Monthly Archives - October 2018

Fair Trade Federation Principle #3

It’s exciting to hear all the fair trade buzz! However, this buzzword often misses the mark. When rubber hits the road, do all of these “fair trade” companies stand the test? As a Fair Trade Federation member, GOEX is dedicated to following the nine FTF principles established to maintain integrity. The third principle protects the independence of farmers, artisans, producers, and their communities.






Building Capacity


This is what it looks like for businesses to actually care for one another.


Protecting a producer’s independence means we have a call to invest our time and resources to help them grow. Success at this third principle might even mean growing apart from us as their capacity increases. It means creating sustainable supply chains. It means sharing marketplace insight. It means spreading best practices and encouraging skill improvement.


When healthy, respectful, and long term relationships like these are built between a business and their producers, space is created for growth.







Our Producer’s Journey: Life S.A.


Life S.A. is a sewing facility new Port-au-Prince, Haiti, where our products are made by skilled Haitian apparel makers. While GOEX is a shareholder in Life S.A., and the largest investor, our goal has never been to own a factory. We have worked over the past three years to train and empower local management to run day-to-day operations, while GOEX functions as a manufacturer’s rep — bringing new customers to the factory.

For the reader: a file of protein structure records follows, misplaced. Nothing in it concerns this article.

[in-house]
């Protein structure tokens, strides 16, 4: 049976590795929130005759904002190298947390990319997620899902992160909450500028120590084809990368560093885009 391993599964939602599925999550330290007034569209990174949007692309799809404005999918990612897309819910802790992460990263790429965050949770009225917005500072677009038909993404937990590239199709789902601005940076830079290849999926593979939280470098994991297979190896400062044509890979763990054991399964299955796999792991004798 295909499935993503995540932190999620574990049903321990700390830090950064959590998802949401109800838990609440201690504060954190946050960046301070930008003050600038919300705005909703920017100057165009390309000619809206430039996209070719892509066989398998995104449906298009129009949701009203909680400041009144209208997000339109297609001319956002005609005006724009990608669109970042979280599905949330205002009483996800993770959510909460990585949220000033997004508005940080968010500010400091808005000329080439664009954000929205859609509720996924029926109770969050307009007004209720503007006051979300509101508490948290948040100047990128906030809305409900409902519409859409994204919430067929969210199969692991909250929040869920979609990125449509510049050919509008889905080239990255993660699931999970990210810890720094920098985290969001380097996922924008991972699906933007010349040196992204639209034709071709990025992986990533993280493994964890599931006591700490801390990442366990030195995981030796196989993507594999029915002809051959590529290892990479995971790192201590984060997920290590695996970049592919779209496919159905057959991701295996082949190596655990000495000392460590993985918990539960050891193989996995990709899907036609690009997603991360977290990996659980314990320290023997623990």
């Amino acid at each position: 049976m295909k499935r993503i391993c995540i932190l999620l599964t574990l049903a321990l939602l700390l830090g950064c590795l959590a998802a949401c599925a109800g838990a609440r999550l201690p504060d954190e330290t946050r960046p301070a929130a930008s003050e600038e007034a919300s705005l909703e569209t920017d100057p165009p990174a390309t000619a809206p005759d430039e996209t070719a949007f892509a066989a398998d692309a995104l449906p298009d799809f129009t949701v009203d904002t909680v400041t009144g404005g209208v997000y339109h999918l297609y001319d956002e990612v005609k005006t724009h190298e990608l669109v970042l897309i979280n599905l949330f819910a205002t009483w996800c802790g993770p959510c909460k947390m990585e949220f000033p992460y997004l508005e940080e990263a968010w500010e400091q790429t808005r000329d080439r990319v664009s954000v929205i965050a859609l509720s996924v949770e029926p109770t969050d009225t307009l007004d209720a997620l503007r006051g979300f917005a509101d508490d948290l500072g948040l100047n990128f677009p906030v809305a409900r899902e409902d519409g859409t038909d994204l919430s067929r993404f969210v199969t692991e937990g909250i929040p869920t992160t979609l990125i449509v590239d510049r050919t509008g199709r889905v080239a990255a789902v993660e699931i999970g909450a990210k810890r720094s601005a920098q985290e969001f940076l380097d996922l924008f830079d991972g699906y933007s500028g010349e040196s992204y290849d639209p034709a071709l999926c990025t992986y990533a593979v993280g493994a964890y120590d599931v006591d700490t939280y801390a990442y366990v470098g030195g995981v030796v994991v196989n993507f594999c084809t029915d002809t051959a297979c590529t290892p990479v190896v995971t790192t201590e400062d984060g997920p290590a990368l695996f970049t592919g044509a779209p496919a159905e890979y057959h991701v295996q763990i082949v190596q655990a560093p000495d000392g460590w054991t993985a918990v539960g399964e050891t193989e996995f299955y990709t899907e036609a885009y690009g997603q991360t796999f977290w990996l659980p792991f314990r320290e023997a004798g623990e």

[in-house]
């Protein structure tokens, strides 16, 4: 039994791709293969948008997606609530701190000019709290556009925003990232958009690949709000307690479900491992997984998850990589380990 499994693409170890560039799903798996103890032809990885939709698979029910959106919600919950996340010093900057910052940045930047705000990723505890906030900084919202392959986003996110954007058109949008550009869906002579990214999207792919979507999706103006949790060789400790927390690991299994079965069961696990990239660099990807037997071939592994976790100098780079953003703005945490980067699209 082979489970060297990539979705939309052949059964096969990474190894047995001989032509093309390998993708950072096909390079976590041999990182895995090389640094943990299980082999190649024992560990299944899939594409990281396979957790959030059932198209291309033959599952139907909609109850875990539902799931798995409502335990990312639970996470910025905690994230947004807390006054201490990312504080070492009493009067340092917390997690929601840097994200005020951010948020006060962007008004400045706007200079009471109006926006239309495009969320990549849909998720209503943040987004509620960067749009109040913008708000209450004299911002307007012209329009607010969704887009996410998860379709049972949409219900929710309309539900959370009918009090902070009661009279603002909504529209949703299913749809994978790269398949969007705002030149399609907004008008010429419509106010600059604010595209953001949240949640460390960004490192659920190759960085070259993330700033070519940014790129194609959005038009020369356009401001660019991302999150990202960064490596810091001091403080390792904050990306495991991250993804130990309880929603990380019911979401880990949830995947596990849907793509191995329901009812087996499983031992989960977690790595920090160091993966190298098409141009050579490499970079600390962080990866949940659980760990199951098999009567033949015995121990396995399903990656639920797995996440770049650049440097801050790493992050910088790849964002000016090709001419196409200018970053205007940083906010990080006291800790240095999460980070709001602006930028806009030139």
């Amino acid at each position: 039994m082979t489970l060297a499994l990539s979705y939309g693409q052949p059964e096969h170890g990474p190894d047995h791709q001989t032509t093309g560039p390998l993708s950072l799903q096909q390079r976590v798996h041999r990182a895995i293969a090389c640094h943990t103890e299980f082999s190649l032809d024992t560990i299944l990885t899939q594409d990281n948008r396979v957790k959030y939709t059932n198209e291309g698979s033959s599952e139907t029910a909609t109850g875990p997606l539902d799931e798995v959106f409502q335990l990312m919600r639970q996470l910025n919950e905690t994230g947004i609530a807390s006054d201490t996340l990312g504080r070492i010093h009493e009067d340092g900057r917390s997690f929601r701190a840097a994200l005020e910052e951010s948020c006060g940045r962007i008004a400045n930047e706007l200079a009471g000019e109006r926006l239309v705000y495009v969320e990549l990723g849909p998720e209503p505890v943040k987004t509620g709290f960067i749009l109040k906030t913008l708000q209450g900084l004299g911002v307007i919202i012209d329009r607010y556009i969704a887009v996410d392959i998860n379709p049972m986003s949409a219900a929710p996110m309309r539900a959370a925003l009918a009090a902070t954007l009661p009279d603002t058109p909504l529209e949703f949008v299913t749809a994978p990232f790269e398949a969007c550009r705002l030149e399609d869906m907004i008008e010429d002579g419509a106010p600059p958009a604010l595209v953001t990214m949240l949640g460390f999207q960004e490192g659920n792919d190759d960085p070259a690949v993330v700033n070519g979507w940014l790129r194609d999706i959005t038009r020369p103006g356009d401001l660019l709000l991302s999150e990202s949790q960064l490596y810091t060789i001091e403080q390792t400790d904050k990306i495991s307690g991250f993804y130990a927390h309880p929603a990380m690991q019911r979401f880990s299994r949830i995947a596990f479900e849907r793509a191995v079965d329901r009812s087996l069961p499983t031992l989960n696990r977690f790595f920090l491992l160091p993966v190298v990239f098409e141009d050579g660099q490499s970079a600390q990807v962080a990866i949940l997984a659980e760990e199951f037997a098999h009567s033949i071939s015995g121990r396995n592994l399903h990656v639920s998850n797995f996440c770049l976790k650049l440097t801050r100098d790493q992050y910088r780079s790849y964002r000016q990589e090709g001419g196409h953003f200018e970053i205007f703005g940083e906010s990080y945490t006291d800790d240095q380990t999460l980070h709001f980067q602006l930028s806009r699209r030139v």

Our primary, quantifiable goal is to generate at least 1,000+ jobs in living wage conditions at Life S.A. and in Kansas City over the next five years.  


Achieving this goal requires a portfolio of customers both for manufacturing in Haiti and for custom garments in Kansas City. While the two businesses function as partners, we want them to be independently sustainable and supported by customers that meet the unique capabilities of each. This goal requires continued empowerment of local management and creative ways to attract new customers. It also requires excellent coordination and communication between teams in the U.S. and in Haiti, ensuring we all understand capacity, strengths and forecasts.


If we’re successful in our goals of generating demand for our products and services, and therefore creating 1,000+ jobs, our profits will fund the care for thousands of vulnerable children in the U.S. and in Haiti. Ultimately, we seek to break the cycle of poverty by providing jobs and supporting the care and education of local children in the communities where we make.




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